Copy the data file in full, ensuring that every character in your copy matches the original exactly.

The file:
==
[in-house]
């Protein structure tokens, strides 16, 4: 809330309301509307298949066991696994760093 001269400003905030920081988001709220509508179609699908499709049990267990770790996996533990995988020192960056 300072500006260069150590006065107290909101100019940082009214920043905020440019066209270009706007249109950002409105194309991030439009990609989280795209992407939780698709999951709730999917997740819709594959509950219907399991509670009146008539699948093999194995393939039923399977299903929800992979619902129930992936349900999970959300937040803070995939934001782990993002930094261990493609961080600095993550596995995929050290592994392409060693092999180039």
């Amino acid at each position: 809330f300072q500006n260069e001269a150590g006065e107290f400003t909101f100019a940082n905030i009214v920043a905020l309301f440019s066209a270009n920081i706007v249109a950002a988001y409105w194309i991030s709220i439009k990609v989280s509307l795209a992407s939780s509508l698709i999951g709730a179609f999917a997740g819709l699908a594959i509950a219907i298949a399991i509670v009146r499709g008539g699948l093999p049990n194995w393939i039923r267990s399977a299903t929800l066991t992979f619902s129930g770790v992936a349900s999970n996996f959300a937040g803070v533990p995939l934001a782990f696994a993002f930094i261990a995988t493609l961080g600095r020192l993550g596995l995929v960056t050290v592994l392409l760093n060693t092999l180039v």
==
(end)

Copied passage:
[in-house]
């Protein structure tokens, strides 16, 4: 809330309301509307298949066991696994760093 001269400003905030920081988001709220509508179609699908499709049990267990770790996996533990995988020192960056 300072500006260069150590006065107290909101100019940082009214920043905020440019066209270009706007249109950002409105194309991030439009990609989280795209992407939780698709999951709730999917997740819709594959509950219907399991509670009146008539699948093999194995393939039923399977299903929800992979619902129930992936349900999970959300937040803070995939934001782990993002930094261990493609961080600095993550596995995929050290592994392409060693092999180039």
């Amino acid at each position: 809330f300072q500006n260069e001269a150590g006065e107290f400003t909101f100019a940082n905030i009214v920043a905020l309301f440019s066209a270009n920081i706007v249109a950002a988001y409105w194309i991030s709220i439009k990609v989280s509307l795209a992407s939780s509508l698709i999951g709730a179609f999917a997740g819709l699908a594959i509950a219907i298949a399991i509670v009146r499709g008539g699948l093999p049990n194995w393939i039923r267990s399977a299903t929800l066991t992979f619902s129930g770790v992936a349900s999970n996996f959300a937040g803070v533990p995939l934001a782990f696994a993002f930094i261990a995988t493609l961080g600095r020192l993550g596995l995929v960056t050290v592994l392409l760093n060693t092999l180039v």